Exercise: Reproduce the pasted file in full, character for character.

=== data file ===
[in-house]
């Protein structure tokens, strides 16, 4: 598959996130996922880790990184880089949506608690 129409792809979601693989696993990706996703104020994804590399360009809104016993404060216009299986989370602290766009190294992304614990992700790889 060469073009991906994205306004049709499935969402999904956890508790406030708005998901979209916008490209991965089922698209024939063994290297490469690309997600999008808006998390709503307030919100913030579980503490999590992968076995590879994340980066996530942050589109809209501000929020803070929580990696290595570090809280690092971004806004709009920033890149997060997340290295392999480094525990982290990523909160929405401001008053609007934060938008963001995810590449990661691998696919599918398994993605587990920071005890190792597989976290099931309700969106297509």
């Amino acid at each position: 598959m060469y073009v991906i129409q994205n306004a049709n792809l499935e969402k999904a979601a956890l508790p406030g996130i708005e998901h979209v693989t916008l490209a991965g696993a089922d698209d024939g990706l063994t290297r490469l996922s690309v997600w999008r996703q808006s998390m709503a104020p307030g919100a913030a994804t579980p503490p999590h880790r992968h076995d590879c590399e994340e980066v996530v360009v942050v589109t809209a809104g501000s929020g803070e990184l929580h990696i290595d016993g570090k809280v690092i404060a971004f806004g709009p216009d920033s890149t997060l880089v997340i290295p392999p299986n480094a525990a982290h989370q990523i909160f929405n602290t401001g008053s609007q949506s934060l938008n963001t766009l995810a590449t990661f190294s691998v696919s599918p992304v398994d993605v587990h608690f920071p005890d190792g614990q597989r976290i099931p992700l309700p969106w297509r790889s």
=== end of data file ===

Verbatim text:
[in-house]
């Protein structure tokens, strides 16, 4: 598959996130996922880790990184880089949506608690 129409792809979601693989696993990706996703104020994804590399360009809104016993404060216009299986989370602290766009190294992304614990992700790889 060469073009991906994205306004049709499935969402999904956890508790406030708005998901979209916008490209991965089922698209024939063994290297490469690309997600999008808006998390709503307030919100913030579980503490999590992968076995590879994340980066996530942050589109809209501000929020803070929580990696290595570090809280690092971004806004709009920033890149997060997340290295392999480094525990982290990523909160929405401001008053609007934060938008963001995810590449990661691998696919599918398994993605587990920071005890190792597989976290099931309700969106297509």
């Amino acid at each position: 598959m060469y073009v991906i129409q994205n306004a049709n792809l499935e969402k999904a979601a956890l508790p406030g996130i708005e998901h979209v693989t916008l490209a991965g696993a089922d698209d024939g990706l063994t290297r490469l996922s690309v997600w999008r996703q808006s998390m709503a104020p307030g919100a913030a994804t579980p503490p999590h880790r992968h076995d590879c590399e994340e980066v996530v360009v942050v589109t809209a809104g501000s929020g803070e990184l929580h990696i290595d016993g570090k809280v690092i404060a971004f806004g709009p216009d920033s890149t997060l880089v997340i290295p392999p299986n480094a525990a982290h989370q990523i909160f929405n602290t401001g008053s609007q949506s934060l938008n963001t766009l995810a590449t990661f190294s691998v696919s599918p992304v398994d993605v587990h608690f920071p005890d190792g614990q597989r976290i099931p992700l309700p969106w297509r790889s």